Physics of the Heart
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Published: Thu, 01 Feb 2018
Electrocardiography is the recording of the electrical of the heart by a non-invasive procedure. This is possible because the body is an electrical conductor, the ECG machine acts as a voltmeter and voltage time characteristics are measured by attaching electrodes to the patient`s skin.
Electrical impulses created by the conducting tissue of the heart are picked up. The Sino Atrial Node (a small area of heart that triggers muscle contraction, acting as a pacemaker) is located at the top of the right atrium and sends a wave of electrical activity down the right atrium. Another wave of electrical activity is sent by the Atrioventricular node down the Bundle of His once the electrical activity by the SAN is received. There is a small delay before the AVN sends a wave of electrical activity, this is to allow the atria to empty fully before the ventricles contract.
The ECG machine detects and amplifies electrical impulses (waves of depolarisation) initiated by the SAN. Each of the heart muscle cells in the body have a negative charge (at rest); this is called the membrane potential. The muscle cells have a negative charge because an active transport mechanism in the cell membrane maintains an excess of cations on the outside, and an excess of anions inside. This means there is a potential difference across the membrane. In the heart it is typically about 70 mV for atrial cells and 90 mV for ventricular cells. Decreasing the negative charge towards zero, via the flooding of cations (Na+ and Ca2+) into the cell, is called ‘depolarisation’ which ultimately causes the cell to contract.
A healthy heart will have a distinctive wave of depolarisation that is: initiated by the SAN, spreads out through the atria, reaches the atrioventricular node and spreads all over the ventricles. The potential difference due to the heart`s electrical activity is measured by two electrodes (one positive and one negative). If the electrical impulse travels towards the positive electrode the result is a positive deflection. If the impulse travels way from the positive electrode the result is a negative deflection.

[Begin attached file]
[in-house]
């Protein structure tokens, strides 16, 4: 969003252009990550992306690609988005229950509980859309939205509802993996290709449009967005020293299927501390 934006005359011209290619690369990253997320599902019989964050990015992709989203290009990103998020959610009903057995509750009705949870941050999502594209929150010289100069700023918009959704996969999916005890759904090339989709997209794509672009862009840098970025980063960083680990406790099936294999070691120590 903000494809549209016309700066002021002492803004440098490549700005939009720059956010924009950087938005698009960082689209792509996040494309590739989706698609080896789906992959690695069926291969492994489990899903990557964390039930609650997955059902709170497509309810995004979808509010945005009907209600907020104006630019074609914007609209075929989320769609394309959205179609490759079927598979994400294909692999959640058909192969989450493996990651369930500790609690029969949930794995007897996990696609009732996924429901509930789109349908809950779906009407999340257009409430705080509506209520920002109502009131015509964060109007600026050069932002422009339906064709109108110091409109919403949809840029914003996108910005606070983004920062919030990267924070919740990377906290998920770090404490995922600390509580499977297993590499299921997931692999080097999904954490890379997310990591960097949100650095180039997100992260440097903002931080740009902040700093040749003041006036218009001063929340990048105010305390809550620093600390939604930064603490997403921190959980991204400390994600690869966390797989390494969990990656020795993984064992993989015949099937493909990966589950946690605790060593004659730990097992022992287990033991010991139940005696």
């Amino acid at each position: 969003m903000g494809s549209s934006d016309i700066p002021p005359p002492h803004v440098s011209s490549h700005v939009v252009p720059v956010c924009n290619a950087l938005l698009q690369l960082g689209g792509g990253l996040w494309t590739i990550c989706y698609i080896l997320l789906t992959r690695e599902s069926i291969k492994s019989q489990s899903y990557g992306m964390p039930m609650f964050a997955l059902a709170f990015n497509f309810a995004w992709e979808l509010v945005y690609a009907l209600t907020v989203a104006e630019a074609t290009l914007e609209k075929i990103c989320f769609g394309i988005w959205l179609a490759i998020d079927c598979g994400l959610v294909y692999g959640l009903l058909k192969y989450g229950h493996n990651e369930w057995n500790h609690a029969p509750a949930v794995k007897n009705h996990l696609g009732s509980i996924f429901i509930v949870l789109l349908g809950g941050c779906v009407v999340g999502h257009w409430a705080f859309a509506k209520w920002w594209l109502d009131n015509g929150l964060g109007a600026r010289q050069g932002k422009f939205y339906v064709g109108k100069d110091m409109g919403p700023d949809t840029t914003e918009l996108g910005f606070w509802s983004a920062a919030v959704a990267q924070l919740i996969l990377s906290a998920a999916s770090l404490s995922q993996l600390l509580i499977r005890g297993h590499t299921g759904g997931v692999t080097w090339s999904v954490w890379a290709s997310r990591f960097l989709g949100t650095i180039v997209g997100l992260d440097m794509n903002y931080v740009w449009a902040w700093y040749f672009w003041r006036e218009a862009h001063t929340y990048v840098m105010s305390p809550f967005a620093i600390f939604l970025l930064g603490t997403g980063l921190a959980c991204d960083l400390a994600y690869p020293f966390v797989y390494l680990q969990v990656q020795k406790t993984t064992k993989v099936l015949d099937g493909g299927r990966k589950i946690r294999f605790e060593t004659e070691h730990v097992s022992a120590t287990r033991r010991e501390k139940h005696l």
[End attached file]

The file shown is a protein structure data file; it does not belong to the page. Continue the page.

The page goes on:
Electrodes are typically placed on the arms, left leg and one or more over the heart. This helps to minimise signals from other muscle cells in the body. This can help a cardiologist to understand what is happening in different parts of the heart.
The electrical impulses are translated into a waveform. The resulting ECG trace has a distinctive shape with sections that are labelled P, Q, R, S and T. Abnormalities in the shape of the wave are used to identify heart problems such as irregular contractions of the heart. The heart has a zero potential difference across it, the contraction of the atria produces a P wave (The PQ interval represents the delay to allow the ventricles to fill). The contraction of the ventricles then produces the QRS complex. Finally the T wave shows the relaxation of the ventricles. The period (R-R interval) is the time between adjacent peaks in the ECG trace. In a healthy person this varies by up to 10% between each heart beat. Heart rate is determined by averaging over multiple heart beats (Heart rate = 1/average period). The heart rate in beats per minute is equal to the frequency in hertz (Hz) x 60.